Arts & Culture

Justice via Internet

Two filmmakers, a Yale website, and an embattled village in China.

Anthony Weiss ’02 lives and writes in Los Angeles.

Chang Ai Media Project

Chang Ai Media Project

In 2007, villagers of Qiugang, China, signed a petition protesting severe pollution from a local chemical complex. The petition signing was captured on camera by documentary filmmakers. The completed film, posted on the environmental site Yale e360, drew Beijing's support and was nominated for an Oscar. View full image

On a sticky spring night in 2007, the residents of Qiugang, a small village in eastern China, crowded into a dimly lit room to sign a petition protesting a local chemical plant that was polluting their town.

It was a risky act. Villagers who had tried to protest the plant in 2003 had been viciously beaten. But the risks of doing nothing were growing, too: pollution was poisoning crops and filling waterways with dead fish, and the village’s cancer rate was surging.

China’s lack of an independent free press means that events like this, pitting ordinary citizens against powerful businesses and local officials, often go uncovered. Qiugang, however, became the subject of Thomas Lennon ’73 and Ruby Yang’s Academy Award–nominated documentary The Warriors of Qiugang. The movie was distributed online by the environmental magazine Yale Environment 360, and the exposure helped the villagers’ cause gain support at the highest levels of power in Beijing. It is a commentary on the tangled politics of China, and the lightning pathways of the information age, that the most direct route from the villagers’ lips to their countrymen’s ears went through New Haven.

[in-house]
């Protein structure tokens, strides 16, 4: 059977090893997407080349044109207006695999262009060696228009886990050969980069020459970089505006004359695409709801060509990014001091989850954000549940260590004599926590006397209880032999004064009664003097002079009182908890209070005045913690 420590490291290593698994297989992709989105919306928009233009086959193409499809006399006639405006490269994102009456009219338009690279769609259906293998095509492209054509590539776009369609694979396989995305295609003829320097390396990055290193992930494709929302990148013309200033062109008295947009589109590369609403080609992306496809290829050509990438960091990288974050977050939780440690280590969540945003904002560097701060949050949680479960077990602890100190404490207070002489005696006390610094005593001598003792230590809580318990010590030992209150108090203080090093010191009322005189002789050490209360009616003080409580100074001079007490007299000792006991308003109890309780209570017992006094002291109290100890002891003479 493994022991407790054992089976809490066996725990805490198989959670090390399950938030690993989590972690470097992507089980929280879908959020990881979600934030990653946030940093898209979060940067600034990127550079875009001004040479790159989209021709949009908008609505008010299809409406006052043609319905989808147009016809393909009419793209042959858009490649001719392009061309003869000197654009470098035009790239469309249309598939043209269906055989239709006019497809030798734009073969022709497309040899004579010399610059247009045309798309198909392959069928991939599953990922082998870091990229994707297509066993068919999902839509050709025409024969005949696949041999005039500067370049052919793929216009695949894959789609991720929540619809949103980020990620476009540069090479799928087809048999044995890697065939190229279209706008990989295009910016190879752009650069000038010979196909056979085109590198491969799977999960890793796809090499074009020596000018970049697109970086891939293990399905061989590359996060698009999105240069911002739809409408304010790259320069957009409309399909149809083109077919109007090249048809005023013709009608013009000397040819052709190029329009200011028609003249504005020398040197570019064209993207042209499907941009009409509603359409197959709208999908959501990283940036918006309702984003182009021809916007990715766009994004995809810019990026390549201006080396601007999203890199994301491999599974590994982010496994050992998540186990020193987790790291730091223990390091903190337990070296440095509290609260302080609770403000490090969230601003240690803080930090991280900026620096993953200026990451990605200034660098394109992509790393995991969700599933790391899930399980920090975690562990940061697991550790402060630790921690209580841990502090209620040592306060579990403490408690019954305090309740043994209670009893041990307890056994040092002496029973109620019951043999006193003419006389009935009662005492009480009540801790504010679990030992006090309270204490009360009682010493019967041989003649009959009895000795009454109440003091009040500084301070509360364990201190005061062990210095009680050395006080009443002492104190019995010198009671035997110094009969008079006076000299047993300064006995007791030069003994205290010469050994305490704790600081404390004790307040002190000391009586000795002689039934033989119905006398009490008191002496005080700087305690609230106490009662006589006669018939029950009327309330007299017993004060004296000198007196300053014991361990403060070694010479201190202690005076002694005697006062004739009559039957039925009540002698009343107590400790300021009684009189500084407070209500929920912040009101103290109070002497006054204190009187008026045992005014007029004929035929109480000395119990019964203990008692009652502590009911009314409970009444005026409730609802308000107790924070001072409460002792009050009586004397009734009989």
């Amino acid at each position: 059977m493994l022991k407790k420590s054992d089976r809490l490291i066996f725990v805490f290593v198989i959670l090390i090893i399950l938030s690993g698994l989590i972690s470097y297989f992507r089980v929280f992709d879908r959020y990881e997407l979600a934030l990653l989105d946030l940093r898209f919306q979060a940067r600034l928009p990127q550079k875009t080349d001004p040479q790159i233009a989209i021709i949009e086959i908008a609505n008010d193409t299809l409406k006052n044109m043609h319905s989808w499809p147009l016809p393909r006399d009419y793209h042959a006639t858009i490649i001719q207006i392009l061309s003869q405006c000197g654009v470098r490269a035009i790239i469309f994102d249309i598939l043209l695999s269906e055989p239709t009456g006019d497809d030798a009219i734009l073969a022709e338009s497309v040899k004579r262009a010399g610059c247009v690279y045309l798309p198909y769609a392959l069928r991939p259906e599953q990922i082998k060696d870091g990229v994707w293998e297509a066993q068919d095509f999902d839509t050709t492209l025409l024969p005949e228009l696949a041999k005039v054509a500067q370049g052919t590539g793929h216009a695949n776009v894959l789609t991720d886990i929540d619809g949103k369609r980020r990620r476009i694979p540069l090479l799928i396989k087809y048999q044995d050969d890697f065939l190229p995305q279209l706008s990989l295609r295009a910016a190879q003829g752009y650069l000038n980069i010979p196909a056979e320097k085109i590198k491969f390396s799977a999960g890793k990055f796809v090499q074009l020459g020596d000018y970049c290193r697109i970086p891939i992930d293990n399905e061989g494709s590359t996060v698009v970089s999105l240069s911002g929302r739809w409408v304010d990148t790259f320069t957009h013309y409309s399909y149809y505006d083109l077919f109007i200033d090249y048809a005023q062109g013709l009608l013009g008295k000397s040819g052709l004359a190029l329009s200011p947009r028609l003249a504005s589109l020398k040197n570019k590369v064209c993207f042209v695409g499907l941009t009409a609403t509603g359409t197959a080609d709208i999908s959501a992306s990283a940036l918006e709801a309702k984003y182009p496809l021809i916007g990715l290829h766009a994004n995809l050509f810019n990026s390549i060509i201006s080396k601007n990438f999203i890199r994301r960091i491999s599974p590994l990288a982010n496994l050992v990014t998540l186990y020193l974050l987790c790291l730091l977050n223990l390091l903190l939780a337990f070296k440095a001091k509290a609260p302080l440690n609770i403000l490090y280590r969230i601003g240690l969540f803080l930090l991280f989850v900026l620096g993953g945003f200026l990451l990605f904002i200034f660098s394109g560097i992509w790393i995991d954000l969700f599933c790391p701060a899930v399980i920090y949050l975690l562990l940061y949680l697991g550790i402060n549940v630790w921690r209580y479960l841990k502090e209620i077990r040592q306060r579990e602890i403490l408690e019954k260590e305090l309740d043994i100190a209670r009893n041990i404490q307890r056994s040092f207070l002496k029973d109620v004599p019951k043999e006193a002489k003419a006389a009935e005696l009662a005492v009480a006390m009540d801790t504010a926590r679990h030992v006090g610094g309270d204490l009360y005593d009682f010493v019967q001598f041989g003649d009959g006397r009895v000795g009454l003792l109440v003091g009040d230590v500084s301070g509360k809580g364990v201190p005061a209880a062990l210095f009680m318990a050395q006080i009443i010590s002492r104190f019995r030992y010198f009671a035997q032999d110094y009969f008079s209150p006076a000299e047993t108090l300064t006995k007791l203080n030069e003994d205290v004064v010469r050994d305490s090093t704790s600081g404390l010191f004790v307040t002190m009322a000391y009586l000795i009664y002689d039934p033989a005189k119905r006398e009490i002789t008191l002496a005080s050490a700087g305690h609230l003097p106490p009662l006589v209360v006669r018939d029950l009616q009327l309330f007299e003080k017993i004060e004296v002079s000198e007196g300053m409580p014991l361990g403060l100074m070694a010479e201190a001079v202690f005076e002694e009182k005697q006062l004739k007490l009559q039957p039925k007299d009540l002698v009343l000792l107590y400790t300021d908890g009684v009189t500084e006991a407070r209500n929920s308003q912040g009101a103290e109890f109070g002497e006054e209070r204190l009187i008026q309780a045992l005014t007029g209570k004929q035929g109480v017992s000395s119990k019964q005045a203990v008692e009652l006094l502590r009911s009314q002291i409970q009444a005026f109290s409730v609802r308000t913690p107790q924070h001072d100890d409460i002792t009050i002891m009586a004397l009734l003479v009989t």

Lennon and Yang, who had won a 2007 Academy Award for a documentary about AIDS in China, heard about Quigang in 2007 and sent a cameraman. When they saw the initial footage, they realized, says Lennon, “we were onto something very big.”

Lennon and Yang had typically broadcast their films on television, but they wanted to reach a different audience. So Lennon placed a call to the editor of Yale e360, who happened to be his freshman-year roommate. Roger Cohn ’73, an award-winning editor formerly at Mother Jones, had returned to New Haven in 2007 to develop Yale e360, an online publication that covers environmental issues for a general audience. He watched a rough cut of Warriors in the summer of 2010 and promptly offered to underwrite its completion. In January, the movie went live on the website, and just over two weeks later, Warriors was nominated for an Oscar.

Almost immediately, a flood of illegal downloads began in China. One website recorded 25,000 downloads in a single week. “By the time the Chinese censors caught up to it, it’s too late,” Lennon recounts.

The movie had a dramatic impact. In March, the state-run Xinhua General News Service announced that the local government would conduct a $30 million cleanup of the river. A few days later, the English-language version of the newspaper China Daily, widely understood to be a mouthpiece of the government, called Warriors a “39-minute masterpiece.”

Despite the success of Warriors, the future of the environmental movement in China is parlous. Yale e360 has reported that the government, as part of its recent crackdown on dissent, has been clamping down on environmental groups and activists.

Lennon worries, too, about the sustainability of documentary filmmaking. The Internet pays so little that revenues will continue to drop; it’s “a medium without a revenue model.” Still, he adds: “when you see that your film has had that kind of an impact, you’re walking on air.”  

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